Meat lab on a mission to educate

Erin Beck


Whether a student is interested in meat science, looking for a job, or simply wanting to order up some meat to take home on break, the Meat Lab is the place to start.

According to SDSU Meat Lab manager Adam Rhody, the Meat Lab was founded on three main goals. Teaching is one key component. Classes and judging teams that are hands-on require carcasses. The Meat Lab harvests the animals needed for those classes. Students also gain experience in learning how to harvest animals, an educational mission at the Meat Lab.

“That’s where we find our niche,” Rhody said.

Research and extension are the other two key goals the Meat Lab aims for. During the summer the meat science department sponsors demonstrations around the state. Educating people on food safety and how to properly handle and grill meat is a major component of these demonstrations.

The Meat Lab gets its meat from a variety of sources. According to Rhody, many of the animals raised at the SDSU livestock units are undergoing specific trials and studies for research purposes, so little meat comes from those units. The Meat Lab does get some of their cattle from the SDSU feedlot. However, in order to supply a variety for classes and judging teams to look at, they also turn to local producers in the area.

Retail hours at the Meat Lab run Thursday and Friday from 1 p.m. to 5 p.m. In order to sell quality meat over the counter, the Meat Lab facilities undergo government inspection every week when harvesting animals. Beef and pork are processed at the Meat Lab. Lamb is also available, but it is a more seasonal product.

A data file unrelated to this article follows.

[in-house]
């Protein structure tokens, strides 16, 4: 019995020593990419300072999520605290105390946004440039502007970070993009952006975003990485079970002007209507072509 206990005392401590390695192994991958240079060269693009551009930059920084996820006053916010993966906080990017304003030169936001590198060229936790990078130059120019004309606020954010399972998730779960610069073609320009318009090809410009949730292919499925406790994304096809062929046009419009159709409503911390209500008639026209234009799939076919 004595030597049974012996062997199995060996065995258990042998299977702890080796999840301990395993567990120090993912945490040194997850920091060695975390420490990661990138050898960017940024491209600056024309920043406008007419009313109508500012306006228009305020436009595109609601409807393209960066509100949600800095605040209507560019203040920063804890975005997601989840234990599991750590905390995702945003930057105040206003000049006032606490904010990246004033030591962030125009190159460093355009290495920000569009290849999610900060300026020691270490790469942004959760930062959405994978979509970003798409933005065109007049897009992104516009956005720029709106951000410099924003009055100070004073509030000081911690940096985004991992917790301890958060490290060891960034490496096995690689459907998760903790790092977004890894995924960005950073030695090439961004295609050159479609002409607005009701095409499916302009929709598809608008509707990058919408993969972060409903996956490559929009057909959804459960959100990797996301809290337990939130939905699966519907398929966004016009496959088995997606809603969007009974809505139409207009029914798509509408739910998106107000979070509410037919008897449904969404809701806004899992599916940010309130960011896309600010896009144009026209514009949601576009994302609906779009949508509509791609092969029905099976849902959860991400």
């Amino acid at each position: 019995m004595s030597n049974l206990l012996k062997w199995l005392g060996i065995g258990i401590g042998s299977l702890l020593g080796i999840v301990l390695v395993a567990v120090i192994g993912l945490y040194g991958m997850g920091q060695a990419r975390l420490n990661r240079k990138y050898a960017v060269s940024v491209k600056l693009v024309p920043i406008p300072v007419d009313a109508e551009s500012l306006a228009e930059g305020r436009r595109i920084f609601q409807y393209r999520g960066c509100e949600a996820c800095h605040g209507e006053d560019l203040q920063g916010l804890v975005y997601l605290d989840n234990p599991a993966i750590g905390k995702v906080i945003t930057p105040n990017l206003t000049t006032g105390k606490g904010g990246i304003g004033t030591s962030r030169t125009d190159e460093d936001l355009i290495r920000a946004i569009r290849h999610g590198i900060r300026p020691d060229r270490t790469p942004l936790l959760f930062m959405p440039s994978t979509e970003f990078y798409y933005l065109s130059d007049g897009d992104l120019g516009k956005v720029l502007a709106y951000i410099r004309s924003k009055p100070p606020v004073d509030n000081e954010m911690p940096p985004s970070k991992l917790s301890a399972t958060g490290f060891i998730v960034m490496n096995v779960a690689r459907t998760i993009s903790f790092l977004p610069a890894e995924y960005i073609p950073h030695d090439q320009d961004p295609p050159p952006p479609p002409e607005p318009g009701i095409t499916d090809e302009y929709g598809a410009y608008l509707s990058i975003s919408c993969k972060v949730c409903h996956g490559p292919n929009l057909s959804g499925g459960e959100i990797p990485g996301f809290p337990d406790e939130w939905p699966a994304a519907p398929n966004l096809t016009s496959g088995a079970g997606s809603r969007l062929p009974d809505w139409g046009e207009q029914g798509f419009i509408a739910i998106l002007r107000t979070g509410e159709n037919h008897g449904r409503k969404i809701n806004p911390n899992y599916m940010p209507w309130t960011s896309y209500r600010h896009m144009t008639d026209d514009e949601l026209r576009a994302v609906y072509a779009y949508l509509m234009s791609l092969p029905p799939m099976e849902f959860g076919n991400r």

Rhody said that although they do sell products at the Meat Lab, making money is not the primary focus. Retail is simply a means of recuperating some of the money going into facilitating extension, teaching and research.

“We try very hard not to compete with local businesses,” he said. “That’s not our goal.”

According to Rhody, the SDSU Meat Lab holds some unique opportunities for students. Intro to Meats 241 is the most hands-on meats course at any college. This involves harvesting the animals. Students also go through the entire procedure of fabrication and meat processing.

Rhody said there is a lot of responsibility and liability involved with bringing students into the Meat Lab. Even so, the meat science department feels it is important for students to have the chance to learn more about the ins and outs of meat processing.

“Some places are cutting back on that. I feel we’ve expanded on that and gone the other way [by] becoming more hands-on,” Rhody said.

Student workers at the Meat Lab value their time in the lab.

“I’ve learned a lot about processing and fabrication of meat products. By being here and working on a daily basis I know what to expect and the basis of the industry,” said Kim Arnold, a senior animal science major.

According to Rhody, meat science is a field students should come into with an open mind.

“You don’t come out of high school saying I’m going to be a meat scientist,” he said. “You have to try it out and see what works for you and what doesn’t.”